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Case Study - Hunter Valley Operations, Rio Tinto Coal Australia

Ray Davis, Truck Maintenance Planner or Neil Smith, Maintenance Manager

The Hunter Valley Operations in New South Wales, Australia, include four open pit coal mines that run around the clock, seven days a week. Downtime for critical equipment is unacceptable. That’s why Akron Brass worked with the mining company to install a new water cannon that can stand up to the severe conditions found in the pits.

Open pit mining generates large volumes of dust. To maintain an acceptable working environment, the mine operates a fleet of six large watercarts, or tankers, to keep the roads and working areas damp. If the watercarts are not available because of maintenance problems, production must be shut down because of excessive dust in the air. The watercarts also provide critical fire protection for the multi-million dollar equipment operating in the pits.

Each watercart is outfitted with a spray bar and two remote-controlled water cannons, or monitors, 1 on front and 1 on at the rear of the machine. The cannons are controlled by the operator and are used to wet down areas off the main roadways, as well as for firefighting. Previous cannons had exposed drive gears, which were frequently jammed by mud that was thrown up from the rear tires. The mine estimated it was losing approximately 30 minutes in a 24-hour period because of repeated failures of the water cannons.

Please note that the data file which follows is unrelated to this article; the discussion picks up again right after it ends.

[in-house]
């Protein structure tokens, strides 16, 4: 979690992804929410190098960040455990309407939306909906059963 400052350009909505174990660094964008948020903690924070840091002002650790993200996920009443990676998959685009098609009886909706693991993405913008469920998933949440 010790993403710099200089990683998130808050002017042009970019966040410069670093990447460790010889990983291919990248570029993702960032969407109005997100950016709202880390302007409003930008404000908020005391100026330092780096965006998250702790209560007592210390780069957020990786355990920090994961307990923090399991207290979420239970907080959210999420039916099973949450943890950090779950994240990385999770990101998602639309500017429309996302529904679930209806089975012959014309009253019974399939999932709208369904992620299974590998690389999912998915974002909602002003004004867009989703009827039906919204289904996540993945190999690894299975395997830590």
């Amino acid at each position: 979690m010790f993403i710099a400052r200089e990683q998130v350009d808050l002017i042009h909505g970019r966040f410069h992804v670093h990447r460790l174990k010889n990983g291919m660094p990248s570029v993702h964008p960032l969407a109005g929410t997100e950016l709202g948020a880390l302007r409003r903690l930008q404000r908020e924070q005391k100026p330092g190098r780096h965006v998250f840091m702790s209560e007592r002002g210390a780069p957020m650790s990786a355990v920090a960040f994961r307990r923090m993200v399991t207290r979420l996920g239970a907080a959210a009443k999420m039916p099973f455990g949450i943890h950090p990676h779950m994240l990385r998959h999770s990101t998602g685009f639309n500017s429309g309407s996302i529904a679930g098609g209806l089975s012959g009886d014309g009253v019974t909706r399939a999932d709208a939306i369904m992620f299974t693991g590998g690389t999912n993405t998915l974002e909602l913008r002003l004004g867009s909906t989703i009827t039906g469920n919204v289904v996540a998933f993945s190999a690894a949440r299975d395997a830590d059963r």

To address this problem, Akron Brass proposed installing the Akron Severe Duty water cannon with internal gear mechanism and a fully sealed drive for a trial. If the cannon worked without failure or maintenance, the mine agreed to purchase a unit for a second, longer trial with the intent of eventually retrofitting the other cannons.

The original Akron Severe Duty cannon was installed in February 2006 and operated for 12 months without requiring any form of maintenance. As a result, the mine subsequently purchased several more. The company estimates it saved over AUD$100,000 in the first year because of reduced maintenance costs, no unplanned closures of portions of the mine, no environmental exposures, and no lapse in fire protection.

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